The fact of the matter is, that simply doesn't happen in the real world. Nor would it do any employer any favors in court if that was the scenario.
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« Reply #12 on: November 08, 2019, 06:40:46 pm »

The fact of the matter is, that simply doesn't happen in the real world. Nor would it do any employer any favors in court if that was the scenario.
Quote
Every state but Montana is already an at-will employment state. At-will means your employer can fire you for any reason or no reason at all. Whether your employer doesn't like your shirt, wakes up in a bad mood, or just feels like it, they can fire you at-will unless you have a contract or union agreement saying otherwise.

A union can bargain to change this. Many union agreements have requirements that employers only terminate for just cause.
Source

Some states have good faith clauses as you and I have both said. To pretend employers never have discretion (without just cause) is disingenous, though.

I'm not saying at-will termination is an epidemic but I think it would be best to close the door to a lack of security for workers. It can be used, however rarely. And let's remember what's up for a vote here is right-to-work, not at-will employment.

I would prefer to close the door on avoidable financial jeopardy for working people, whenever possible.

You were the one who mentioned at-will employment, something you even admit has nothing to do with the bill (and something I already said in my first reply to that was irrelevant to this bill).


As for right to work, I would like you to explain the logic that went into thinking violating someone's individual rights in favor of extortion is acceptable.

Comparing it to social security or even voting for someone in an election simply isn't the same, and just saying they are is not a solid argument.

You are literally telling workers that they will be required to pay money into a group that they have no desire to join, that often engages in behavior that a worker may not agree with and uses funds collected by the workers to continue that behavior, and may not offer them benefits the worker feels they need. If you want to force people to join something, your have a responsibility to limit what that group can or cannot do.


If you have to force someone to join, it's clearly not in their best interest.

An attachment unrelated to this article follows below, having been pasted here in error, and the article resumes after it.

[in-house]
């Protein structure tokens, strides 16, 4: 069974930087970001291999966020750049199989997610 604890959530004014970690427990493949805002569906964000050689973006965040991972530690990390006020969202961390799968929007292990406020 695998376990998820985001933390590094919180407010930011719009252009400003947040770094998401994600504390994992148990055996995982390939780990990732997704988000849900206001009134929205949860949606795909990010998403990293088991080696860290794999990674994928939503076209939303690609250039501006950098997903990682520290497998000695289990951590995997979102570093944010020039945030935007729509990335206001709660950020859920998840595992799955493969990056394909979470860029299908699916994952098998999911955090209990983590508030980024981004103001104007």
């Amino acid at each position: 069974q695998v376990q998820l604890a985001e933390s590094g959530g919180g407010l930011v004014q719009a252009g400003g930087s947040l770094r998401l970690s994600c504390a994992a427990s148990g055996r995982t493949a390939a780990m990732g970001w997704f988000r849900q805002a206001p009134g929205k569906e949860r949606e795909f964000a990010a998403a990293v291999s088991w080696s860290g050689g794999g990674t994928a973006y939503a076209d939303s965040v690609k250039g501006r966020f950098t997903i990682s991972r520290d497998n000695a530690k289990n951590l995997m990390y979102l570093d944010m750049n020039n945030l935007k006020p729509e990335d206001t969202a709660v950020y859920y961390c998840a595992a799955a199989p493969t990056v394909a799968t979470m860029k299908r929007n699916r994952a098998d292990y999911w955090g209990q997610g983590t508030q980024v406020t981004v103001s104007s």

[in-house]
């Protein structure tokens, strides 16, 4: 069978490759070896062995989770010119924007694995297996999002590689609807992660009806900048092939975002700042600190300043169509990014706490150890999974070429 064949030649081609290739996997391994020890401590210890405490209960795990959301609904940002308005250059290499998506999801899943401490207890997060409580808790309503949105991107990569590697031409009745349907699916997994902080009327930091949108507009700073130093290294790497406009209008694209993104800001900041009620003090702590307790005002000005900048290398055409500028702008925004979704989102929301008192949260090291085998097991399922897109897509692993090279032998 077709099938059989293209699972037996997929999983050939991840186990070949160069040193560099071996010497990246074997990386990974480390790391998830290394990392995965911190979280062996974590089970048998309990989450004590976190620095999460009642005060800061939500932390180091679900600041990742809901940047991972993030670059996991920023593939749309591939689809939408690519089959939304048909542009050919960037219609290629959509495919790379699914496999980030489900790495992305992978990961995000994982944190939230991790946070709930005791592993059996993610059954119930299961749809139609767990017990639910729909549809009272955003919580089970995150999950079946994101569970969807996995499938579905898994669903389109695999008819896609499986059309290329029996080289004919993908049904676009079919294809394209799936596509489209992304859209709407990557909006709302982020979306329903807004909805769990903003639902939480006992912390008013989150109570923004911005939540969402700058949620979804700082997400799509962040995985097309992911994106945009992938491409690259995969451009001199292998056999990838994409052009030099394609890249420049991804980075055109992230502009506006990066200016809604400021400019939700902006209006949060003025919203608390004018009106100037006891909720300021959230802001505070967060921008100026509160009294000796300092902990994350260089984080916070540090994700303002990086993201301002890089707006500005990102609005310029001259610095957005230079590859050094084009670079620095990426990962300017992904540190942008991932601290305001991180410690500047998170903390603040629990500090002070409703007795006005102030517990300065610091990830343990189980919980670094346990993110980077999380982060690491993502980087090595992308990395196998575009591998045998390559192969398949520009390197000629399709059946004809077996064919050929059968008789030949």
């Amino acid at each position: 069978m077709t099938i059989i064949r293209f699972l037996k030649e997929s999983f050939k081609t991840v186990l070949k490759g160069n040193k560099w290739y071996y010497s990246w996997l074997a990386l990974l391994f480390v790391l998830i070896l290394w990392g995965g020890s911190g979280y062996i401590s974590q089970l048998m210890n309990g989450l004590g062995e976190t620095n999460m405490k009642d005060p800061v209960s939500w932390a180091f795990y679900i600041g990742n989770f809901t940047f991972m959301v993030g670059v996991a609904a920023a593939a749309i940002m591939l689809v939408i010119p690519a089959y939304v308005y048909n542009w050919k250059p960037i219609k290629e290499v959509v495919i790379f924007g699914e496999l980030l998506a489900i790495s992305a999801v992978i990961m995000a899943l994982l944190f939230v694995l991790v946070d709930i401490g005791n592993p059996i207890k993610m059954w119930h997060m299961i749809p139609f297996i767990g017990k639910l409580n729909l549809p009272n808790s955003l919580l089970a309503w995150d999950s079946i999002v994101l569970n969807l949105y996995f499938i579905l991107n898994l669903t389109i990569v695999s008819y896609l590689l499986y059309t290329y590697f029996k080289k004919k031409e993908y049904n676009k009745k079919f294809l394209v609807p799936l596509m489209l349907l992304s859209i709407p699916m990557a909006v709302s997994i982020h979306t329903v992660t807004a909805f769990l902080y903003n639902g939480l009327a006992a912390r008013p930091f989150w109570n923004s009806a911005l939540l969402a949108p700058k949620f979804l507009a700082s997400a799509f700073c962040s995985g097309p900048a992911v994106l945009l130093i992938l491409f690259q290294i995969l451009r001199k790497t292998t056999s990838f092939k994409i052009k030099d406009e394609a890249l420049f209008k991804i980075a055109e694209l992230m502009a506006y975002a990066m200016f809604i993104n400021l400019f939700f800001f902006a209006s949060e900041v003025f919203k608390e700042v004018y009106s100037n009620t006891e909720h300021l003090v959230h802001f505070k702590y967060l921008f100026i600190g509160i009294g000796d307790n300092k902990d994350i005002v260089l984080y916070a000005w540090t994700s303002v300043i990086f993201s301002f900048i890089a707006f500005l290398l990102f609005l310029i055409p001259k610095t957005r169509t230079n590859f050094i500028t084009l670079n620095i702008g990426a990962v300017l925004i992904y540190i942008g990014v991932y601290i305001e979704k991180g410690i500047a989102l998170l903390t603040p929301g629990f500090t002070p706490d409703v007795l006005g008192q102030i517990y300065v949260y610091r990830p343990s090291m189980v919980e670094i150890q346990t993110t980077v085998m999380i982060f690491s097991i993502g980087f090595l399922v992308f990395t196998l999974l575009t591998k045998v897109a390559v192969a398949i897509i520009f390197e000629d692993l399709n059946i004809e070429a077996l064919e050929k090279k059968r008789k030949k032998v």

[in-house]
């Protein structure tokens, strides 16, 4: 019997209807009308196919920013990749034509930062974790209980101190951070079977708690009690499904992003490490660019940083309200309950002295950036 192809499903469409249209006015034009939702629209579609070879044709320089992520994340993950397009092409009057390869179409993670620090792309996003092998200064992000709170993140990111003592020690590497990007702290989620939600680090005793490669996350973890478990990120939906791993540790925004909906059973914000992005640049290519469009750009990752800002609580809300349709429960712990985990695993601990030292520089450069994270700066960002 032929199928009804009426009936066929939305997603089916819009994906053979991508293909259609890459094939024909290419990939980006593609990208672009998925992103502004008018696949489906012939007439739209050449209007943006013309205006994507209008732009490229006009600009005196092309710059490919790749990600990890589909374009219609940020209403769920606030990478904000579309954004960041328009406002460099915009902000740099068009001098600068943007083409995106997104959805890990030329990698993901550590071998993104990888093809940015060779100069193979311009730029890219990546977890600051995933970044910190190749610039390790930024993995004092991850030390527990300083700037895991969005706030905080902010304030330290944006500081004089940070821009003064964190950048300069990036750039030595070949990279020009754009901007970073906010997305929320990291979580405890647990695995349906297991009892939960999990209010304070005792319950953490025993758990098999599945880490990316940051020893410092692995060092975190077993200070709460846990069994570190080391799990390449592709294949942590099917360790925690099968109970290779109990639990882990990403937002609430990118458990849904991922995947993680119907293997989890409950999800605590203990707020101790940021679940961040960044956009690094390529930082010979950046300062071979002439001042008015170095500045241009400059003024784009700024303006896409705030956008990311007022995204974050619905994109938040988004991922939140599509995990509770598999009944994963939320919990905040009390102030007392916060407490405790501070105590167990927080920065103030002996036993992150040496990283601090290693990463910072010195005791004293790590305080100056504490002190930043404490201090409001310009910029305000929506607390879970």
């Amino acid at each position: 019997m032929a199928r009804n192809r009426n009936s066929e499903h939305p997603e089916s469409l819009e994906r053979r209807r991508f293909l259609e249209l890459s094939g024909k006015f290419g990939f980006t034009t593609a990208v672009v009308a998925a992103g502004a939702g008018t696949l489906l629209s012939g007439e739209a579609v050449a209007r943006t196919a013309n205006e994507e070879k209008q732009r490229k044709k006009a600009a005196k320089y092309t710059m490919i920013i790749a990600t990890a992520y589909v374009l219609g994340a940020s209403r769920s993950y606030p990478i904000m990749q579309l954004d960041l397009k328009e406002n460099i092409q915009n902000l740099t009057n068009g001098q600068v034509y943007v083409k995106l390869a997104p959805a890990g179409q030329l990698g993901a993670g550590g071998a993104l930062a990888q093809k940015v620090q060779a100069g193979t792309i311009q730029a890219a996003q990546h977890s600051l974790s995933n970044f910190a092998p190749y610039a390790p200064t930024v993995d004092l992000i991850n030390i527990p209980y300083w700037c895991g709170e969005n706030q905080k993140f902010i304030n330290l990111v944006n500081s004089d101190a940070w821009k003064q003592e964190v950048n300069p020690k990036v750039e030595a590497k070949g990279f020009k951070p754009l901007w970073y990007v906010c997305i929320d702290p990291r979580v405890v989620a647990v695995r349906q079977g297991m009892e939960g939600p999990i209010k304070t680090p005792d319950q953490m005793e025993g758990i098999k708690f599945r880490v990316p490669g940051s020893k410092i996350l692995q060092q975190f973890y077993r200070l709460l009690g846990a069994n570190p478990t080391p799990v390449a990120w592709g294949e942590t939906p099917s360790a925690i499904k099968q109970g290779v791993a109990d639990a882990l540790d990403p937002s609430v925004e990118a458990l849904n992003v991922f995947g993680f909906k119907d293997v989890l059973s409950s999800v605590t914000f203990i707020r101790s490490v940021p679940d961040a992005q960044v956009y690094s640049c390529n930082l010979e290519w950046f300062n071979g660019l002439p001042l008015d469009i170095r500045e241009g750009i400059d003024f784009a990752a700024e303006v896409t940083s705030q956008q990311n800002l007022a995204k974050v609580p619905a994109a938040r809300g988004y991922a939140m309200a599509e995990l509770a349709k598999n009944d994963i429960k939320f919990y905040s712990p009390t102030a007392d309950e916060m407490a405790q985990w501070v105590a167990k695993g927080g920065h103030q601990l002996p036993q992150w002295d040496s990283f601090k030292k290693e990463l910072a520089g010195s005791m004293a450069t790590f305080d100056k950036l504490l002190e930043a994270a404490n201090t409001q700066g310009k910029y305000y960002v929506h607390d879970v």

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« Reply #13 on: November 08, 2019, 07:50:53 pm »

You were the one who mentioned at-will employment, something you even admit has nothing to do with the bill (and something I already said in my first reply to that was irrelevant to this bill).
I meant let's remember this isn't an at-will employment ban as you are defending at-will employment with fervor as if it is a ban.

The two issues are linked. I mentioned at-will employment only because it is one reason for ending RTW. In the quote I just referenced:

Quote
A union can bargain to change this. Many union agreements have requirements that employers only terminate for just cause.

Everything else I already addressed and mandatory does not necessitate bad as I already said.

Do you mind if we stop going in circles and vote on this?

We know from experience IRL that something being necessary is almost always bad.

To use your example of social security: we know for a fact that what we pay into it, we will not be reaping the benefits we should be from it when it comes time for us to need it. It's no longer effective and a waste of our resources as it is currently.


The fact that you aren't willing to put in restrictions on unions to ensure that it truly is worth buying into is enough proof that this potentially mandatory thing will not be a good thing.
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« Reply #14 on: November 08, 2019, 08:33:22 pm »

Already addressed. I'm done answering your questions since you're going to keep repeating the same points.

Quote from: myself earlier when you raised the issue before
Unions, historically, have been regulated unfairly under anti-trust legislation intended to regulate trusts. Unions have been corrupt in some instances in the past but I believe regulation of unions is sufficient today. Furthermore, the POWER Act protects the rights of workers to report abuse by corporation and union officials without penalty.


Reporting is no guarantee anything will be done about it. It's also not a valid argument to make when union leaders are notorious for intimidating union members, many of which will be unlikely to report abuse for that reason.